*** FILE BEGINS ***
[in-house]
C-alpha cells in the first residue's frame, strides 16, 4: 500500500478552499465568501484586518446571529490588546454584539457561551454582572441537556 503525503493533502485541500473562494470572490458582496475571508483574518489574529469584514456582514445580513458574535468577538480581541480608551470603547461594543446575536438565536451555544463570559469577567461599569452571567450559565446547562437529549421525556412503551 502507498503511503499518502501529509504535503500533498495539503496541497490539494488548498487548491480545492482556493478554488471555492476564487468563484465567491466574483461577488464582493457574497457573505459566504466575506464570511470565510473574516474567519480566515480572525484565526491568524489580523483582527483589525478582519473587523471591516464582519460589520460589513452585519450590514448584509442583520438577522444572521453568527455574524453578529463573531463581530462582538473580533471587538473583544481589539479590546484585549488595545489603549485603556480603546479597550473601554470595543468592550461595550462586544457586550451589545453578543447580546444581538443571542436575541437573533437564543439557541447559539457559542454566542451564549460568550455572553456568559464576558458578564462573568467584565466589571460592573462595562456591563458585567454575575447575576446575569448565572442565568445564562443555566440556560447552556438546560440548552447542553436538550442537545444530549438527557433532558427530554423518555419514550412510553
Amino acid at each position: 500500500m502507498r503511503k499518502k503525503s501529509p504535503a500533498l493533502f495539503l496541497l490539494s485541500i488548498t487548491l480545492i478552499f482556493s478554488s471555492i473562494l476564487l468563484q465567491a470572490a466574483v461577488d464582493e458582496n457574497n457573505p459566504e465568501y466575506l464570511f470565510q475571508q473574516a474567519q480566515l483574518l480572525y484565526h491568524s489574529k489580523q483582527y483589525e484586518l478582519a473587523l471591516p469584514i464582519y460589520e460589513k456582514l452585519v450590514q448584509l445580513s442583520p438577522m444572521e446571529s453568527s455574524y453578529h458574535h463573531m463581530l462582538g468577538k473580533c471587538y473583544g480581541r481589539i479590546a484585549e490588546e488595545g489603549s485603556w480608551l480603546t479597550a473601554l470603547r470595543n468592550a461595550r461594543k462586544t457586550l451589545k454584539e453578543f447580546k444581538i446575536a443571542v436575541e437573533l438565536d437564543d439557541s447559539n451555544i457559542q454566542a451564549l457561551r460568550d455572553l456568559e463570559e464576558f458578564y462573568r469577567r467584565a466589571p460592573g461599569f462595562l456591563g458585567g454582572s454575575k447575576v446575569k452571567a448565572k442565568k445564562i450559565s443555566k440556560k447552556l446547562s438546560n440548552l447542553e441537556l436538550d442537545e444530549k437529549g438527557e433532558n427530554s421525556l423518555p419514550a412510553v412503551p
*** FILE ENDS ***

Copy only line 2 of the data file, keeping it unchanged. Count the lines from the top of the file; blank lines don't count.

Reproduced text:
C-alpha cells in the first residue's frame, strides 16, 4: 500500500478552499465568501484586518446571529490588546454584539457561551454582572441537556 503525503493533502485541500473562494470572490458582496475571508483574518489574529469584514456582514445580513458574535468577538480581541480608551470603547461594543446575536438565536451555544463570559469577567461599569452571567450559565446547562437529549421525556412503551 502507498503511503499518502501529509504535503500533498495539503496541497490539494488548498487548491480545492482556493478554488471555492476564487468563484465567491466574483461577488464582493457574497457573505459566504466575506464570511470565510473574516474567519480566515480572525484565526491568524489580523483582527483589525478582519473587523471591516464582519460589520460589513452585519450590514448584509442583520438577522444572521453568527455574524453578529463573531463581530462582538473580533471587538473583544481589539479590546484585549488595545489603549485603556480603546479597550473601554470595543468592550461595550462586544457586550451589545453578543447580546444581538443571542436575541437573533437564543439557541447559539457559542454566542451564549460568550455572553456568559464576558458578564462573568467584565466589571460592573462595562456591563458585567454575575447575576446575569448565572442565568445564562443555566440556560447552556438546560440548552447542553436538550442537545444530549438527557433532558427530554423518555419514550412510553